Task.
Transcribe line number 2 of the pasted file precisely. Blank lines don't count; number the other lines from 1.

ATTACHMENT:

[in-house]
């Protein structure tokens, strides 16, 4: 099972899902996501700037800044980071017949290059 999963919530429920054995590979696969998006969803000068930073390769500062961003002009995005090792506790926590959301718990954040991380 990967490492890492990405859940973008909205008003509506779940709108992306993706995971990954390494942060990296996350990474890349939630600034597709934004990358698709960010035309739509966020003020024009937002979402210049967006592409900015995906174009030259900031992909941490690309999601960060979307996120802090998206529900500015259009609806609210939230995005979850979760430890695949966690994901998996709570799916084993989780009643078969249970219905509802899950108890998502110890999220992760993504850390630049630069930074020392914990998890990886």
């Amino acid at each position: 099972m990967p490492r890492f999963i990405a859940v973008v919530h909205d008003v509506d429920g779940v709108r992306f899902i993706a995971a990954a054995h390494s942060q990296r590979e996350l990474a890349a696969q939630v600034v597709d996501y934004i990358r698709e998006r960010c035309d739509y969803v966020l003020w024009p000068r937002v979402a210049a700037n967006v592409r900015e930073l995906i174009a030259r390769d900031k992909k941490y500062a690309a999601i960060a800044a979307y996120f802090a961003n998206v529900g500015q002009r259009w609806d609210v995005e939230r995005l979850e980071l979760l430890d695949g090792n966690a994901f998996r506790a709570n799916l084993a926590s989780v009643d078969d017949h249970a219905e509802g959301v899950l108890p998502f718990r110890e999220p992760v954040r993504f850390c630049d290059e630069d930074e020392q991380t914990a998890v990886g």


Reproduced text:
């Protein structure tokens, strides 16, 4: 099972899902996501700037800044980071017949290059 999963919530429920054995590979696969998006969803000068930073390769500062961003002009995005090792506790926590959301718990954040991380 990967490492890492990405859940973008909205008003509506779940709108992306993706995971990954390494942060990296996350990474890349939630600034597709934004990358698709960010035309739509966020003020024009937002979402210049967006592409900015995906174009030259900031992909941490690309999601960060979307996120802090998206529900500015259009609806609210939230995005979850979760430890695949966690994901998996709570799916084993989780009643078969249970219905509802899950108890998502110890999220992760993504850390630049630069930074020392914990998890990886």